Meredith Bergmann

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Meredith Bergmann is a sculptor. Her public monuments can be seen in Boston and New York, and she is currently creating the FDR Hope Memorial for Roosevelt Island, NYC.  Her poetry and criticism have appeared or are forthcoming in Barrow Street, Contemporary Poetry Review, Hudson Review, The New Criterion, The Raintown Review, The Same, The Tri Quarterly Review and the anthology Hot Sonnets; and online at Lavender Review, Light, Mezzo Cammin, Per Contra, and Umbrella. Her sonnet “The Bird in the Bathroom” won an honorable mention from the Frost Farm Poetry Prize in 2013. Her chapbook “A Special Education” has just been published by EXOT Books. She is poetry editor of American Arts Quarterly and its website at www.nccsc.net. Meredith lives in New York City with her husband, a writer and director, and their son.

 

Sculpting in Time

“Better some day than not any day,”
the Russian doorman says. He loves our film,
he loves the cinema, he’s like a slim
comedian from in between the wars.

His smile seems bitter, so I say, “We say:
‘It’s better late than never.’” Am I wrong?
May I translate his grimly hungry grin
to mean he thinks, in time, we will be stars?

One year we studied lighting in Boothbay.
The night class had us faking moonlight bounced
from huge balloons, false dawns, and scenes eclipsed
by the intermittent lights of passing cars.

Then through our long, bright mornings-off we lay
awake, and through our wall the Soviet students
quarreled, republic to republic. Stuck,
exhausted, we weren’t able to ignore

them till we gave them our Tarkovsky. They
then had to share his last, forbidden words
and we could sleep. The work they’d brought was worlds
more serious and dark and fierce than ours,

including footage where some peasants pray
in shafts of dusty light. Our teacher mourned,
“You can’t find faces like that anymore.”
The doorman has one, though– his smiles are scars.

I wonder, briefly, where they are today.
I read one made a feature in Ukraine.
The elevator sinks, its gilt décor
a mimicry of palaces for Tzars.

Shall we be famous, feted– that cliché–
or made, like him, continually to rise
and fall on others’ errands? As if in error
he brings us, some days, to the highest floors.

 

Lesson

with Soma Mukhopadhyay,
who has taught hundreds of autistic children
to communicate by pointing to letters
July, 2008

We learn that love and worry cannot cure.
There must be some dispassionate insistence,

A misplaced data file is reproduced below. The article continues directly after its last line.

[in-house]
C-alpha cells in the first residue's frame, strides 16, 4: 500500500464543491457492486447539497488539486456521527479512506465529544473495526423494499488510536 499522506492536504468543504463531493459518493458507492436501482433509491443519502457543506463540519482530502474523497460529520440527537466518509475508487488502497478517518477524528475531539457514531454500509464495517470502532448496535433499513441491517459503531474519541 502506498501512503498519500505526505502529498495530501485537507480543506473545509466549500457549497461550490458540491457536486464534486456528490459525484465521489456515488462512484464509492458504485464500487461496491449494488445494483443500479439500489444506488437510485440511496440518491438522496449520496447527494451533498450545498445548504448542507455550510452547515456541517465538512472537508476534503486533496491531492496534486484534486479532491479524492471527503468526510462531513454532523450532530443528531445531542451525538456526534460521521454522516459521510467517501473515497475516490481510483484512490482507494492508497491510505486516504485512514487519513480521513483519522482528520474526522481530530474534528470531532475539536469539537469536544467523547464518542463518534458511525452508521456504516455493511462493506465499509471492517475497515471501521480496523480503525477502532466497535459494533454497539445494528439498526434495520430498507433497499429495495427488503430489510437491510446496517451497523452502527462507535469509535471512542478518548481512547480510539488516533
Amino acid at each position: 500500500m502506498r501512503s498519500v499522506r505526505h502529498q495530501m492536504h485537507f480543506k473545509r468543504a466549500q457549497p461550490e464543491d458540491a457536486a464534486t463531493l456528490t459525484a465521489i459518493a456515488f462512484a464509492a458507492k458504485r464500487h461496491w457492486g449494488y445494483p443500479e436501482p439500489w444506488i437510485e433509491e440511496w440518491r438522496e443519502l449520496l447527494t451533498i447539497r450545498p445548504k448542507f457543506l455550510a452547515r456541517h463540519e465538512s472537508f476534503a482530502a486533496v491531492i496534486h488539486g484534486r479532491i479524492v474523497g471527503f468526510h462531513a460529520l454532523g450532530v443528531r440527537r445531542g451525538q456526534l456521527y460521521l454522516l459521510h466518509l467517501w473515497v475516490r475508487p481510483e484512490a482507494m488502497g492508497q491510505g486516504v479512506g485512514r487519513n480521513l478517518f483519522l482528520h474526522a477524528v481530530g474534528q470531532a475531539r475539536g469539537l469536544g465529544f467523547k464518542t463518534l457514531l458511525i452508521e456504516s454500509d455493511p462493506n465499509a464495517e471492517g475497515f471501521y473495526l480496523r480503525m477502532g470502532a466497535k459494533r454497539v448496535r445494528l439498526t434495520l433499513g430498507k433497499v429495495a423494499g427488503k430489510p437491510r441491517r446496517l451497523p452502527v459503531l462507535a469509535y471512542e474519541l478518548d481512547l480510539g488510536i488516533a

some standard fixed
some distance
from which to see the slightest hint of turning.

A tiny woman in a tiny room,
she leads you, wailing, yet not quite rebelling,
to break your spell
by spelling.
She knows her love must be the love of learning.

You learn your self a letter at a time.
And all your teachers wish they’d been the one
and wonder what
she’s done
that they have not, for all their love and yearning.

How can your breakthrough be that swift and sure?
What did you understand? What do you know?
We are left stunned
and slow
to learn to see beyond her first discerning

 

The Jade Tree

For weeks I have been learning Photoshop.
I click and drag, and (Cut) and (Crop), with care.
On a film set we’d cry, “Lose that potted plant!”
and some kid would rush to carry it away.
The screen got (Edit)ed before the shot.
And back when I was studying Design,
all we had were X-Acto knives and glue.
So I’m keyed up by these uncanny (Tools).
I (Deselect) or (Hide) an interfering frond
or an entire hedge. (Erase to History)
and, faster than a marshall’s seal, my house is gone.

Here now on my desk but not my Desktop,
behind my Mac, behold the family bonsai:
its heavy Chinese pot, its living branches.
It’s here on a rest cure from the living room
where it gets (Pick)ed and plucked and excavated,
the predations of our son, his restless “pica”.
Its leaves, those succulent parentheses,
grow paired and look bereft when partly nibbled.
Despite its minerals, the quartz and mica,
its potting soil’s no snack for a (Grow)ing boy.
Now from a twig, three dollars, its trunk is (Thicken)ed
as a strong man’s wrist. Its inadvertent crown
is (Shape)ed by our collaboration:
by accidental falls, compulsive springs
across the room to (Snap) a leaf and eat it,
or hasty prunings when I think to give them.

When I was young I’d “lose” my hair. Whenever
I craved the feel of freedom, I’d (Cut) a lock.
I’d end up (Trim)ming everything… (Transform).
It wasn’t suicide but topiary.

Now we have lost, by choice, our wisdom teeth
and many bits of (Texture) and (Emboss)ing.
But beyond the Mac there is no (History)
in which we may (Step Back), (Restore), or (Clone)
my other crumbled teeth, your fingertip
or all his early dendrites, pruned to silence. ()
…………………………………………………………………………………………………..(more)

We grow in one direction: lighter. (Gain)
A jade tree stands for friendship and for money:
it propagates by (Cut)tings, not by fruit,
and flowers delicately in my mind’s eye.
The (Inner Glow) is beautiful– get out your Leica.
Apply the (Healing Brush),
the (Magic Wand).

 

*****

 

 

 

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One Comment:

  1. The Jade Tree is genial, informative, codified. Cool, Meredith!

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